Trump, in contrast, received question after question from women voters in Miami Thursday night. Out of the 10 questions from the audience at the town hall, eight of them came from women—including a mother and daughter who approached the president together, leaning toward Biden and Trump, respectively. 

How Trump and Biden’s Dueling Town Halls Addressed Women’s Concerns
(Screenshot from CNBC)

Half of the questions from women were about health care, ranging from the pandemic to the future of abortion access. 

During the president’s first town hall since contracting coronavirus, his answers surrounding the virus echoed earlier talking points, including touting his early travel ban from China when COVID initially surfaced. Trump—who has been reticent to wear masks in public throughout the pandemic—told voters that his position on the importance of wearing them had changed little since his own diagnosis. He said that though he was “okay with masks,” he had heard “many different stories on masks.”

As the future of Roe v. Wade, the landmark decision securing abortion access, was on many people’s minds during Amy Coney Barrett’s Supreme Court nomination proceedings, Trump did not say that he would prefer to overturn it outright. Moriah Greene, a “pro-life millennial” who is leaning toward voting for Trump, asked the president what protections he would put in place for people with high-risk pregnancies should Roe v. Wade be overturned. 

Instead, Trump put the onus back on Barrett, his nominee.

“I would like to see a brilliant jurist, a brilliant person who has done this in great depth … make a decision, and that’s why I chose her. I think that she’s going to make a great decision. I did not tell her what decision to make,” he said.

But his toughest line of questioning came from moderator Savannah Guthrie. With only an hour of airtime, including commercial breaks, Guthrie took 20 minutes at the top of the broadcast to question the president about the timeline of his COVID diagnosis, which he could not offer complete clarity on, and the conspiracy theory collective QAnon, which the president claimed to know nothing about other than they are “very against pedophilia.”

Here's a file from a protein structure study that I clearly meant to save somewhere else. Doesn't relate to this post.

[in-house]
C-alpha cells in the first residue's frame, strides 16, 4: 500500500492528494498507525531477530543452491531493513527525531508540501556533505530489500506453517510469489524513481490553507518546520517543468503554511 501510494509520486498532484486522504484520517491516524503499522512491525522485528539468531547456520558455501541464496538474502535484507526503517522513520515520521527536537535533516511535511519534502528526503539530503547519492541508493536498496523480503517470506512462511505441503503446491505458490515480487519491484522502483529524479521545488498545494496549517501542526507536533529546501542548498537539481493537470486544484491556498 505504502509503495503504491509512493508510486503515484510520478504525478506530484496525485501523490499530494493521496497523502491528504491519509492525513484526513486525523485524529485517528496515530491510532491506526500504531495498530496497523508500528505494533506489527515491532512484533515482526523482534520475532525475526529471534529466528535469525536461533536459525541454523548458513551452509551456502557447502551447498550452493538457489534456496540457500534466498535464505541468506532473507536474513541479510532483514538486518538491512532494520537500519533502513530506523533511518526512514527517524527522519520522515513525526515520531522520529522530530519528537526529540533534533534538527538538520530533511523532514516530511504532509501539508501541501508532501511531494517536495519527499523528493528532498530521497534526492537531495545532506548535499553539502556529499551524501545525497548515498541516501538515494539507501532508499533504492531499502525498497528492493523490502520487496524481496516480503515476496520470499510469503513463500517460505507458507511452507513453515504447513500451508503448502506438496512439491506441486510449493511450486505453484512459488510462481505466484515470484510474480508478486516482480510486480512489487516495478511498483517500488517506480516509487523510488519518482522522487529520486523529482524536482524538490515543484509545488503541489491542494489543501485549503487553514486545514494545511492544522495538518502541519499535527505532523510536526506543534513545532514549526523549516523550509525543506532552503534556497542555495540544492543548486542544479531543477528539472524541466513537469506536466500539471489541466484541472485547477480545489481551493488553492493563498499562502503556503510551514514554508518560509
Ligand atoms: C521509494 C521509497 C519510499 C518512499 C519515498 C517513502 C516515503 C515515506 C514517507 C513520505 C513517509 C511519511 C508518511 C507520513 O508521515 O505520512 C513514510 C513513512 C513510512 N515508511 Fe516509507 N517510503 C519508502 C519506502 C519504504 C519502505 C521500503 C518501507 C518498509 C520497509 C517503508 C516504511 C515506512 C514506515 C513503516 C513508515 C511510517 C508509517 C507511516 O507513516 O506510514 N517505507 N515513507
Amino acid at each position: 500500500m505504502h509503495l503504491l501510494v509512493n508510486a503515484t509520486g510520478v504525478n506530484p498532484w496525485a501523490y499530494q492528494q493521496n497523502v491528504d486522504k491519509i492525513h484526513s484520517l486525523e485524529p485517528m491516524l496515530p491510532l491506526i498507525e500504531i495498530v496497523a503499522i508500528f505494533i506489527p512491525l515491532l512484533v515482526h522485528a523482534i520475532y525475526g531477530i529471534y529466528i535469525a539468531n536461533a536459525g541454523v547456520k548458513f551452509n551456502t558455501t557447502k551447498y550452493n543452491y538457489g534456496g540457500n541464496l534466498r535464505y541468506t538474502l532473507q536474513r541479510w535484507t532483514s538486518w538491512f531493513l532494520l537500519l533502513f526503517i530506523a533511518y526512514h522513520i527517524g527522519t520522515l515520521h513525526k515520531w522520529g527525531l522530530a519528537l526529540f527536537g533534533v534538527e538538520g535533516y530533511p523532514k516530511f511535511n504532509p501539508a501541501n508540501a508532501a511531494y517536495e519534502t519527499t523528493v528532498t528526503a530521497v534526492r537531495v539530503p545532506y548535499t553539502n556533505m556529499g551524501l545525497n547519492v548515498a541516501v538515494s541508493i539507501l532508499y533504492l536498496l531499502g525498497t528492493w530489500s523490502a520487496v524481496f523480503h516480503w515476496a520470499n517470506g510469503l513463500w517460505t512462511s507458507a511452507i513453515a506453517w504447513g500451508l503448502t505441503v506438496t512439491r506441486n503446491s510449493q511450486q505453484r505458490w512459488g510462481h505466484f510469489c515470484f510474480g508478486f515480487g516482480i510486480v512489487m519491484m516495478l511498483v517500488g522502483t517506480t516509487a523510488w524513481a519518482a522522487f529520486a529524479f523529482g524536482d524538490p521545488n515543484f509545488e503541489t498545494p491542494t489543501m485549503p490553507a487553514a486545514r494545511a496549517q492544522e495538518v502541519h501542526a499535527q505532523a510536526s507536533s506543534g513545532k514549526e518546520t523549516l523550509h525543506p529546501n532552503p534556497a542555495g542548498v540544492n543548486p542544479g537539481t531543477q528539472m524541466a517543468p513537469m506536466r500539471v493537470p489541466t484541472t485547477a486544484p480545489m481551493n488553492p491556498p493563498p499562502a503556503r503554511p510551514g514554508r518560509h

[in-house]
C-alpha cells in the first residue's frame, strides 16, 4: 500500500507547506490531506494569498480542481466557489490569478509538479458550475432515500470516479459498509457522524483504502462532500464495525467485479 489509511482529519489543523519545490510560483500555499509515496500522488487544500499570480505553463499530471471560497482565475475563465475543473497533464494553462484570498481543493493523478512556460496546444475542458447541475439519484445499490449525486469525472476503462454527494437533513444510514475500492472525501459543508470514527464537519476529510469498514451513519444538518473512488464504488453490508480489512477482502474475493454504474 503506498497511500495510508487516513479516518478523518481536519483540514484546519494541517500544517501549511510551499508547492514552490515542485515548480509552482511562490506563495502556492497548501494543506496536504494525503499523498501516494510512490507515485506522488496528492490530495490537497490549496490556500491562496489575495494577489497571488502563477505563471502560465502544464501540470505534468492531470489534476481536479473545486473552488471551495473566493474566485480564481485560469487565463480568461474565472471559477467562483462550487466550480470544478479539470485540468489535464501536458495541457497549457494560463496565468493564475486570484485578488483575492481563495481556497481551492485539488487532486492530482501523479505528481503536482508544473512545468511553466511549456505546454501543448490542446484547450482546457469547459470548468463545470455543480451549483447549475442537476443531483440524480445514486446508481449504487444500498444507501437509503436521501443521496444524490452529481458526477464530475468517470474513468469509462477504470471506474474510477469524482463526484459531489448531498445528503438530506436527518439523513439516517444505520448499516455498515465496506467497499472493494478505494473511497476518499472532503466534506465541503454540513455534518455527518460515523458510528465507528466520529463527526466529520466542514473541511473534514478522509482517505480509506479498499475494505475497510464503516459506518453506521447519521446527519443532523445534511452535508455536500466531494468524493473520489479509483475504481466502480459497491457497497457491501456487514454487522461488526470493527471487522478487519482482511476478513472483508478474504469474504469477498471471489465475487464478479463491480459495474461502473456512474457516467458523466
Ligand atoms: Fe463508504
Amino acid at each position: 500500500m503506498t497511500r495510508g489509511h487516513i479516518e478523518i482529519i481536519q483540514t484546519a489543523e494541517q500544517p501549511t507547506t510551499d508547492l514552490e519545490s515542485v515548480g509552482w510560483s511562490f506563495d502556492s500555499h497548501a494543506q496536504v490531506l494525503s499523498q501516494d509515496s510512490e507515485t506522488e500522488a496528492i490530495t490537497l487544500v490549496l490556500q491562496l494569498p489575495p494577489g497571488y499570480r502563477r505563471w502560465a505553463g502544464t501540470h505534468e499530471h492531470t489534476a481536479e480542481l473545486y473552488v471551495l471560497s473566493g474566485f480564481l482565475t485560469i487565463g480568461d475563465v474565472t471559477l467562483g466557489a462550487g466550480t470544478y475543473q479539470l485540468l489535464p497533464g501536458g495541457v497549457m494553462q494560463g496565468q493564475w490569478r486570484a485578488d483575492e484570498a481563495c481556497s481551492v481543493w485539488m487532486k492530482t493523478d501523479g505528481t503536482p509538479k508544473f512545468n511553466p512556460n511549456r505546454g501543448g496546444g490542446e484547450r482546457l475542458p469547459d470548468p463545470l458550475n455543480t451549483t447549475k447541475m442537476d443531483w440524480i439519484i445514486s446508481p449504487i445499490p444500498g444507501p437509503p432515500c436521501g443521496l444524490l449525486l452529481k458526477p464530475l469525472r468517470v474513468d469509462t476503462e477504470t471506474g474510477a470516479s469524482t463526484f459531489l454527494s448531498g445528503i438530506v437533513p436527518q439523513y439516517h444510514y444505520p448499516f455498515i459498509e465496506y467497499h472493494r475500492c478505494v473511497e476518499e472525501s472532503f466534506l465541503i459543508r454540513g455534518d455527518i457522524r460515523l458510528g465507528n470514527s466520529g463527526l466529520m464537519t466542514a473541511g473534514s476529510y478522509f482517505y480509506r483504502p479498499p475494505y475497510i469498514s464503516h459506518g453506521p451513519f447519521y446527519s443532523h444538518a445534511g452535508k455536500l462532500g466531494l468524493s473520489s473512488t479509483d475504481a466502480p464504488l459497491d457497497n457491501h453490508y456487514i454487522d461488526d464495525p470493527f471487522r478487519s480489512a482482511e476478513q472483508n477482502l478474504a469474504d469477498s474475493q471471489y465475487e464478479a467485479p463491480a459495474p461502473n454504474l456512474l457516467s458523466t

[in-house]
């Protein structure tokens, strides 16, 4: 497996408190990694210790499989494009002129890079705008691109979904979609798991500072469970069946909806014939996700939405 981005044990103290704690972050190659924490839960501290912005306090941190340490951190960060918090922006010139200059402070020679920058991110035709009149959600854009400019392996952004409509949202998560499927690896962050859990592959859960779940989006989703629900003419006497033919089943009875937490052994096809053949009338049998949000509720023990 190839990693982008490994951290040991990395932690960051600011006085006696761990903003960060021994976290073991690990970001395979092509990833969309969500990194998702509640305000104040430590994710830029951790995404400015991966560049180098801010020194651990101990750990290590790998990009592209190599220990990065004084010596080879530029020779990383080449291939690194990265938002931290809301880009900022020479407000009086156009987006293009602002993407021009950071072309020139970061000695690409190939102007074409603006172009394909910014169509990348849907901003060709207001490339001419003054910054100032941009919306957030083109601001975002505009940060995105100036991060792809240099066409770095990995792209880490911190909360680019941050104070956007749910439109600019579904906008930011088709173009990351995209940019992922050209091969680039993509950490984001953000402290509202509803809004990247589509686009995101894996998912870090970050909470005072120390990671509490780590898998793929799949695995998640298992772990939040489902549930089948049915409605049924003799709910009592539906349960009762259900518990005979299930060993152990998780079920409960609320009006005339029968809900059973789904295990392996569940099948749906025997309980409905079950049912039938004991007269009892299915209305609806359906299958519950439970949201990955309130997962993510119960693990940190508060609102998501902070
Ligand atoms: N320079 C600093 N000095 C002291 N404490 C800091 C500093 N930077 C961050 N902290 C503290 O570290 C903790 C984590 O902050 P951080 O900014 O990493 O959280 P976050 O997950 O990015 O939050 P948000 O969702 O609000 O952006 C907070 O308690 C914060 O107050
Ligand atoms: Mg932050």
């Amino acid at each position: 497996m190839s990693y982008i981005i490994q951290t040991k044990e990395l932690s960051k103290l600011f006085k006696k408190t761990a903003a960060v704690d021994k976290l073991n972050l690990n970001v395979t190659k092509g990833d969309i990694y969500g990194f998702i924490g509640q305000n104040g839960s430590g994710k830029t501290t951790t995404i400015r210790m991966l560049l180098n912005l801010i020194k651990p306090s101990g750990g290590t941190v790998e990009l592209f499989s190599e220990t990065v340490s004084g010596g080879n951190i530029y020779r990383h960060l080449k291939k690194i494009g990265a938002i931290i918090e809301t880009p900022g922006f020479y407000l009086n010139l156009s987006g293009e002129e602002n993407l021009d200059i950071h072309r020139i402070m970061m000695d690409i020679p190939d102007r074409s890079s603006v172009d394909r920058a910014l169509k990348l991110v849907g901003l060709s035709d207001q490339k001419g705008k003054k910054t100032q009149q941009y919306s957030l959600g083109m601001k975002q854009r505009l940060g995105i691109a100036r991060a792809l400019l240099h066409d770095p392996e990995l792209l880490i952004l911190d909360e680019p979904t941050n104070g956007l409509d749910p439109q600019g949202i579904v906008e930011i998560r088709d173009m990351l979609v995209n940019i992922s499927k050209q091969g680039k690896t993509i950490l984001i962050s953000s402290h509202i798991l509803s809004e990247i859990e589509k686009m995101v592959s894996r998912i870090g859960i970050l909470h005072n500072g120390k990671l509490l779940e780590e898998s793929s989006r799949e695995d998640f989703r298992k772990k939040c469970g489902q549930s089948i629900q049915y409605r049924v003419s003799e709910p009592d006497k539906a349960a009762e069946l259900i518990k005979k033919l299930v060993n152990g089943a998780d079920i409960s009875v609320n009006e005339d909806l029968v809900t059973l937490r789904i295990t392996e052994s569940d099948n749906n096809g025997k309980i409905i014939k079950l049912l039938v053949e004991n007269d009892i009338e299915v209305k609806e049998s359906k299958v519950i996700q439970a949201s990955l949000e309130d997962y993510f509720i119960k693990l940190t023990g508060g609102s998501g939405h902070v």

Guthrie also managed to get the president to answer a question left lingering from his last debate with Biden: Would he denounce white supremacy? 

When Guthrie pressed him on why he wouldn’t denounce white supremacy outright just weeks ago, Trump chalked the lack of clarity up to a media narrative. 

“Why aren’t you asking Joe Biden questions about ‘why doesn’t he condemn Antifa?’” Trump asked.

“Because you’re here,” Guthrie answered. To which Trump added: “So cute.”

Additional reporting by Amanda Becker, Ko Bragg, Chabeli Carrazana, Errin Haines, Mariel Padilla, Barbara Rodriguez and Kate Sosin.

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About , and

Shefali Luthra covers the intersection of women and health care at the 19th. Prior to joining The 19th, she was a correspondent at Kaiser Health News, where she spent six years covering national health care and policy.
Abby Johnston is the deputy editor of The 19th. Before joining The 19th, she edited and managed digital strategy for the Texas Observer, Frontline and Texas Monthly. She is a National Magazine Award-winning writer and editor and a graduate of the University of Texas and the University of Missouri.
Andrea Valdez is the editor in chief of The 19th. Previously she served as editor in chief of the Texas Observer, editor of and editor of Texas Monthly’s website. She wrote the book “How to be a Texan: The Manual.”